Until then our viewpoint characters are, first, a crime reporter for a big-city newspaper and, after about thirty pages, one of the paper’s publishers. We open late at night in the Police Headquarters basement press room where reporter Charles Morden is learning about a number of incidents, among them the murder of a private investigator which doesn’t seem terribly interesting, not at the time anyway.

   Another item does capture Morden’s attention: a man driving a rental car with an attractive young woman was arrested on suspicion of DWI and then, being accused of having pulled some gas station hold-ups, has identified himself as Frank B. Cathay, a prominent citizen in the smaller nearby community of Riverview. Morden’s paper prints a story to this effect. Then the real Cathay comes forward, claims that his wallet was stolen by a pickpocket who used the ID inside to pass himself off as Cathay, and threatens to sue the paper for libel.

   At this point publisher Dan Bleeker decides to counterpunch by having Morden thoroughly investigate Cathay, hoping to turn up something that will make Cathay drop the suit. When Morden is murdered and Cathay dies (possibly of poison) shortly after the reporter’s body is found, Bleeker hires criminologist Sidney Griff, who is something of a cross between a Hammett character and Philo Vance, and from this point forward Griff takes center stage.

   At the climax we find him channeling not Vance or a Hammett sleuth but Carroll John Daly’s pistol-packing PI Race Williams, standing on the outside of a speeding taxi “with one foot on the running board, clinging to the rod of the windshield support with his left hand” while with his right he engages in a running gun battle with the murderer in another car, a battle which ends of course with a crack-up.

   To suggest the labyrinthine nature of the plot I’ll quote a remark from Bleeker to Griff in Chapter XVII. “My God, this case is full of women, and every woman has at least one alias. We started with the hitch-hiker, who gave the name of Mary Briggs to the police. We now find her in a hotel registered under the name of Stella Mokley, and probably that’s not her real name. [It is.] Then, there’s this Stanway woman, who apparently is Blanche Malone [a woman whose actual married name is Lorton but who was married to a certain Peter Malone and therefore claims to have been Cathay’s legal wife]; and there’s Alice Lorton [actually the daughter of the woman who calls herself Malone and Stanway], who built up a fictitious Esther Ordway [who Lorton claims was her roommate although in fact she had none]. I wouldn’t doubt if it turns out that Mrs. Cathay really isn’t Mrs. Cathay at all [which is exactly what is claimed by Blanche Malone, who also calls herself Stanway].”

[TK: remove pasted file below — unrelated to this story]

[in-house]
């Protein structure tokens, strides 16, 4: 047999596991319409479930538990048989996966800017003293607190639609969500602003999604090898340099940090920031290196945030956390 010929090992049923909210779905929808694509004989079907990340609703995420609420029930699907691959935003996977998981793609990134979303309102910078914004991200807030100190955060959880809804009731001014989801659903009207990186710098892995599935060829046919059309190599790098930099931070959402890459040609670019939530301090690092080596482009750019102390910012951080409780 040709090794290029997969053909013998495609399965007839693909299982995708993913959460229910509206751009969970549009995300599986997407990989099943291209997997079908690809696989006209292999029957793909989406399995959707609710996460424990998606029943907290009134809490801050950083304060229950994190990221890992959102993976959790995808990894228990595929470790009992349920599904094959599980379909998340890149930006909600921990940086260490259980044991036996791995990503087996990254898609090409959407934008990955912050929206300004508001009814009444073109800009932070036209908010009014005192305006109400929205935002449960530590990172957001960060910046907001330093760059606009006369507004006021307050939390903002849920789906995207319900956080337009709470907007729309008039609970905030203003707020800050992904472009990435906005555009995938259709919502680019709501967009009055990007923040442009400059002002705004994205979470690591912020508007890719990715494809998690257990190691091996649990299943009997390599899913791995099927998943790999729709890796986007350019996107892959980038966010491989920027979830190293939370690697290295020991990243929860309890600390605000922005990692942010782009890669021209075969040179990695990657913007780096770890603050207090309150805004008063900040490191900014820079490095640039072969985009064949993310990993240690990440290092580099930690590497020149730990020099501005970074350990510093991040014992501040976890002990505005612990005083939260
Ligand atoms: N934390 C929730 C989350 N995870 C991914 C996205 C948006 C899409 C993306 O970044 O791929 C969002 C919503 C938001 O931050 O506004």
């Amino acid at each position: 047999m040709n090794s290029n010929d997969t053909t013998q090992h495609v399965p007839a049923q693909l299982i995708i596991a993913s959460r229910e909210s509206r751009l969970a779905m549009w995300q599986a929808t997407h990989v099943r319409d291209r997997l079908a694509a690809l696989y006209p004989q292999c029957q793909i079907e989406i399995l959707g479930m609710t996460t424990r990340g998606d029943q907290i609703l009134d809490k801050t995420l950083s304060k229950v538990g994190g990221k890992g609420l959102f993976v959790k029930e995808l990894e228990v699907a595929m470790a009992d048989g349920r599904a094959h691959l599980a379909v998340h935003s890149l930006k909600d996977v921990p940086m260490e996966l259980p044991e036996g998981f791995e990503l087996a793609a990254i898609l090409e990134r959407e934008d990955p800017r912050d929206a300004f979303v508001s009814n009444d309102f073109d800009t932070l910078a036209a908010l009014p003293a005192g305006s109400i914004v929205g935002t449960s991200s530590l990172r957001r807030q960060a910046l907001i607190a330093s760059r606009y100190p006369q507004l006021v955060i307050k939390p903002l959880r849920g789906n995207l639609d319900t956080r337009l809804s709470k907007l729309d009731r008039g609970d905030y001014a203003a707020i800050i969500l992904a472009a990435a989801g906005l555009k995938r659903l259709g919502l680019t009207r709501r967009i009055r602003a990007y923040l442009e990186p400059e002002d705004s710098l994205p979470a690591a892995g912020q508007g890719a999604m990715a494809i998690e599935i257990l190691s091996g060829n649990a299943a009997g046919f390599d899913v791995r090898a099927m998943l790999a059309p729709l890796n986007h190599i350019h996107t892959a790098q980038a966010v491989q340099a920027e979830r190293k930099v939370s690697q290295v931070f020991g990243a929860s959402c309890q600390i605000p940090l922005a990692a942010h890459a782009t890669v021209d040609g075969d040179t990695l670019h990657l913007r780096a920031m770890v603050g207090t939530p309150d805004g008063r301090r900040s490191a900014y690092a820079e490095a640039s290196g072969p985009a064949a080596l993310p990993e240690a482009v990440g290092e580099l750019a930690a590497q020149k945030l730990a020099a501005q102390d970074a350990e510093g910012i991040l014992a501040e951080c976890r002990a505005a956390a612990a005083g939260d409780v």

And those complications barely mention any of the men in the case! If you think the plots of Perry Mason novels are too twisty, perhaps you should give this one a miss. But it all seems to make sense if you think about it long and hard enough. There’s not a great deal of law here except for a brief discussion of the legal difference between accidental death and death by accidental means which crops up again a few years later in DOUBLE OR QUITS (1941), one of the earlier novels about Bertha Cool and Donald Lam which Gardner turned out as A.A. Fair, a byline which lasted decades longer than did Carleton Kendrake. Or than another pseudonym he used only once, a year after Kendrake’s debut and swan song.

***

   THIS IS MURDER (Morrow, 1935), first published as by Charles J. Kenny, is less of a brain-buster but also more like a Hammett novel, reminiscent of THE MALTESE FALCON and THE GLASS KEY in that, like Sam Spade and Ned Beaumont, its protagonist is with us from first page to last, and even more like THE GLASS KEY in that it deals with two corrupt political bosses fighting to gain power in the forthcoming election.

   District Attorney Phil Duncan, who is reasonably honest but allied with sleazy power broker Carl Thorne, is asked to look into the disappearance of Ann Hartwell, the half-sister of Thorne’s mistress Doris Bender. When Bender receives a note claiming that Hartwell has been kidnaped and demanding $10,000 ransom, the DA’s poker buddy Sam Moraine, a wealthy advertising executive, is chosen to deliver the money, mainly because the exchange of woman for money is to take place at sea and Moraine has a yacht.

   He comes to suspect that there’s something phony about the set-up but hands over the money and recovers the woman, only to be arrested by the Feds as his yacht puts in to port. No sooner has his buddy the DA pulled him out of that mess than he finds himself hip-deep in another when Ann Hartwell’s husband, a struggling and insanely jealous dentist, tries to kill him.

   Then thanks to some detective work by his secretary Natalie Rice, who seems to have an interest in the case more personal than any Della Street ever had, Moraine learns that that the kidnapping was indeed a hoax: Ann Hartwell went out to sea only hours before the “ransom” payment, and left for the docks in a taxi she entered near the home of political boss Peter Dixon, Carl Thorne’s enemy.

   Moraine plans to go out into the windy night and pay a surprise visit to Dixon but is kept from leaving his office by the DA and his chief investigator and sends Natalie Rice to Dixon’s house instead. While still closeted with the DA he gets a phone call from a terrified Natalie and, after another encounter with the furious Dr. Hartwell, makes his way to the Dixon house, which is in total darkness thanks to a tree having fallen over a power line.

   There he finds Dixon’s body, a broken window and a candle apparently snuffed out by the wind. Next morning the DA forces him to go to the morgue and view a dead body: not Dixon’s but that of Ann Hartwell, which has been found nearby. A little later Moraine discovers what’s behind Natalie’s involvement in the case, appropriates a suitcase filled with papers incriminating Carl Thorne and his machine, and makes plans to go on the run.